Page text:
Africa Defense Forum
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Creeping Terrorism Now an Emergency in Togo

ADF STAFF

Increasing attacks in northern Togo have targeted civilians and military personnel — yet another sign of Sahel terror groups progressively expanding and threatening coastal West Africa.

Togo declared a “state of security emergency” in its northern border Savanes region on June 13, 2022, in response to the first deadly terrorist attack in the country’s history in early May.

“It [the state of emergency] will enhance the speed of decision making and facilitate greater agility for public services and defense and security forces,” the government said in a statement.

Minister of Communication Akodah Ayewouadan said the state of emergency will last for three months and could be extended. He said the military has been given broad authority to combat the armed groups and protect civilians.

“The state of emergency will allow the administration, the defense and security forces to have a little more flexibility in their activities, to carry out identity checks a little more frequently, to carry out home checks, to prohibit certain activities,” he explained. “As we know, the state of security emergency will lead to a weakening of individual and collective freedoms.”

Jama’at Nasr al-Islam wal Muslimin (JNIM), a Mali-based alliance of insurgents linked to al-Qaida, claimed the first attack in May.

JNIM continues to push from Burkina Faso’s porous border into Benin, Côte d’Ivoire, Ghana and Togo.

More raids have ensued, and people are fleeing to nearby cities.

“People are leaving their villages en masse,” Arzoume Sambiani, the mayor of a part of Kpendjal district, said in a statement on July 18.

Sambiani said civilians should avoid traveling at night, but he urged people to return to their villages and resume their normal activities.

On the night of July 14, JNIM fighters killed at least 14 people in attacks on two Togolese villages in the prefecture of Kpendjal, a region close to the border with Burkina Faso.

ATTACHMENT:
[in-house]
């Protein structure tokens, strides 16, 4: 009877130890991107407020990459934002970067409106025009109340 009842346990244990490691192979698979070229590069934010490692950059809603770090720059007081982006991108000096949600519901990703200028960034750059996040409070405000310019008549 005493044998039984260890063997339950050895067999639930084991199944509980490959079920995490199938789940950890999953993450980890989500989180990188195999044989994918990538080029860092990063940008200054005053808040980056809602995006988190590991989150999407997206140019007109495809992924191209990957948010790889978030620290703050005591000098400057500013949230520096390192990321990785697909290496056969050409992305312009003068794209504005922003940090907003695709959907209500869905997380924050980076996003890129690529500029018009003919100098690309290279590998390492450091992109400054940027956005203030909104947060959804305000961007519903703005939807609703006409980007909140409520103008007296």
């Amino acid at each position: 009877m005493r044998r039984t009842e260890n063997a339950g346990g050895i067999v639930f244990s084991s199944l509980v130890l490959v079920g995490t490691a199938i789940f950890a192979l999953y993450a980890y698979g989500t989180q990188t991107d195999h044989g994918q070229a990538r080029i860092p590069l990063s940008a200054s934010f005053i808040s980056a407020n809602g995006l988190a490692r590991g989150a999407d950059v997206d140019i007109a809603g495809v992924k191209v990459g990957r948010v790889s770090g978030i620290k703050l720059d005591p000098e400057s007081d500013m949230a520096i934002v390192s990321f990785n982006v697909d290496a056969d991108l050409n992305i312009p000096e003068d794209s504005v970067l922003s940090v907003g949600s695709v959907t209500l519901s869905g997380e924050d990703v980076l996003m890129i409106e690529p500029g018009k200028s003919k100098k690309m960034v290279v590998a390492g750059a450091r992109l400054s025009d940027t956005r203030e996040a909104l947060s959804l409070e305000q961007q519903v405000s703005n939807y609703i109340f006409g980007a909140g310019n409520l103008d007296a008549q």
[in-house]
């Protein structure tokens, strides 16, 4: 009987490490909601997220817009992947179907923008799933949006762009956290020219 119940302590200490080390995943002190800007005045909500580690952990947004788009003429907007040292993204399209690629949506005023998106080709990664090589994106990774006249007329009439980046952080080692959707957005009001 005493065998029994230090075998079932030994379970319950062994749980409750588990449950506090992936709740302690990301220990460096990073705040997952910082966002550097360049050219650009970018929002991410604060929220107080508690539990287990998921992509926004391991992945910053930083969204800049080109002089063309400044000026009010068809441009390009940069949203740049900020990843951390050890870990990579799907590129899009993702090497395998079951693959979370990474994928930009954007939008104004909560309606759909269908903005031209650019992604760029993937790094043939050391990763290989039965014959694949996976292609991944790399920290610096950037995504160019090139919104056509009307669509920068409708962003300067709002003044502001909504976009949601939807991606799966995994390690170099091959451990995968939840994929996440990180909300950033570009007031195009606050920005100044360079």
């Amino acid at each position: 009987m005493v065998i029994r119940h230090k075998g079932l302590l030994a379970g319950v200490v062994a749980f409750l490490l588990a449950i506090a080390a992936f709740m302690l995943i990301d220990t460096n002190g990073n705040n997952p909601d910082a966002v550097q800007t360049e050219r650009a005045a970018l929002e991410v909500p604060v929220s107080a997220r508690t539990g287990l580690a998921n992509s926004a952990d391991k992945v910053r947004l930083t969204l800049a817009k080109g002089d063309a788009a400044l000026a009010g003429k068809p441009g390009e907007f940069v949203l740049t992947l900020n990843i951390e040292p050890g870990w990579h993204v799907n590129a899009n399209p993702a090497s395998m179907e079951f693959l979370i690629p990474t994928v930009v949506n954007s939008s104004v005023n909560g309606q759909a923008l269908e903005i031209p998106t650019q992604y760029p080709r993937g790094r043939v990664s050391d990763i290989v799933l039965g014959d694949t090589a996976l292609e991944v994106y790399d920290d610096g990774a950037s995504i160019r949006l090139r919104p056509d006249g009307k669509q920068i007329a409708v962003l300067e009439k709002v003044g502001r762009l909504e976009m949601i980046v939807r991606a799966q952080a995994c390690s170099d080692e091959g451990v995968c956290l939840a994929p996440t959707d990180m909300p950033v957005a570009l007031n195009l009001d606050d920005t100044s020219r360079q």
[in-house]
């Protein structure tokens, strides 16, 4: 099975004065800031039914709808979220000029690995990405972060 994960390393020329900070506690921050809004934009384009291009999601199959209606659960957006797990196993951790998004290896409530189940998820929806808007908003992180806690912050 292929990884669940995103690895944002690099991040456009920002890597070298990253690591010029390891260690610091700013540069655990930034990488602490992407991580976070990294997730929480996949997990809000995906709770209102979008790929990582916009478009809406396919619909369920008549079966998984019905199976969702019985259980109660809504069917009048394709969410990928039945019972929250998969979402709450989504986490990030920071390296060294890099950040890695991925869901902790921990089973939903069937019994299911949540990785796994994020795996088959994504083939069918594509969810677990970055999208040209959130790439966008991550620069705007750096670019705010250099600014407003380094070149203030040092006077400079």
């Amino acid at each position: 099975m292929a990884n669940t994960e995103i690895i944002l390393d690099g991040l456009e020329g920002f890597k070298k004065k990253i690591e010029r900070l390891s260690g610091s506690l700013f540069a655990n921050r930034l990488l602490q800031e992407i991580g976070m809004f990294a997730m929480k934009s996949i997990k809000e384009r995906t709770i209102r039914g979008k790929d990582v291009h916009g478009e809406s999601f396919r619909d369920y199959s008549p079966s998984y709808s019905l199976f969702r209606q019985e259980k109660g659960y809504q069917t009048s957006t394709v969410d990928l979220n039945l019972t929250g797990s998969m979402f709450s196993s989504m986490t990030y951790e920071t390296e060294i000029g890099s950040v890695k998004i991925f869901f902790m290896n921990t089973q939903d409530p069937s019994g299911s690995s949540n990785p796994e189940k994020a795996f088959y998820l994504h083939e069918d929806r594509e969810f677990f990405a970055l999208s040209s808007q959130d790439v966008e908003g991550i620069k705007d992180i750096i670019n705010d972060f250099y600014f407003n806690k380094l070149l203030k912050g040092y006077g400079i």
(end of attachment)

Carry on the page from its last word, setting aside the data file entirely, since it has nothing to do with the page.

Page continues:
Ayewouadan confirmed the attack to a local radio station.

“Clearing operations are currently underway,” he said, “and we fear that there are victims.”

Fear is rising in the region’s largest city, Dapaong, which also is seeing an influx of displaced people fleeing violence in Burkina Faso.

Military operations around Dapaong have been underway since mid-May and have increased since the state of emergency was declared.

Residents say the military conducts patrols nightly.

“The arrival of the military was noticed around mid-May, just after the jihadists struck in the north,” Emmanuel Batie, a supermarket and restaurant manager in Dapaong, told the AfricaNews website. “They arrived, and since then we have noticed the presence of the military all over the city. You can see them everywhere.”

Sahel terror cells have been moving toward the Gulf of Guinea for years, according to William Assanvo, a Côte d’Ivoire-based researcher with the Institute for Security Studies (ISS).

“All coastal countries are exposed to this threat, at least the countries which border Burkina Faso and Mali,” he told Radio France Internationale.

In Dapaong, motorcycle taxi driver Kanfitine Naniga said the violence is having a profound impact on local commerce.

“We are too afraid with the situation,” he told AfricaNews. “We see clients, we are afraid to take them, because at that moment we don’t know who is who.

“Before when there was security, we can go out, we can work at least 5,000 to 6,000 [CFA francs]. But today, with the insecurity, it’s really not good. It’s hard to bring home 1,000 francs.”

Togo is part of the Accra Initiative, a military alliance of coastal countries that has conducted joint operations to prevent terrorism from spilling from the Sahel and Nigeria into West Africa’s coastal nations and to address organized crime in border areas.

With the terrorists making a concerted push south, Togo also created the Inter-ministerial Committee for the Prevention and Fight Against Violent Extremism (CIPLEV).

According to CIPLEV official Ouro-Bossi Tchacondoh, the group focuses on out-of-work and disaffected youth who often are targets of insurgent recruiting. CIPLEV interfaces with young people and sends information, complaints and requests to a committee of government ministries for analysis.

Jeannine Ella Abatan, a Sahel researcher with the ISS, said she fears the attacks are the beginning.

“This already shows the capacity of violent extremist groups to actually stage attacks in those countries,” she told Voice of America. “[Not only] to instrumentalize the porosity of borders, but [also] to go to those countries and also pose explosive devices.”

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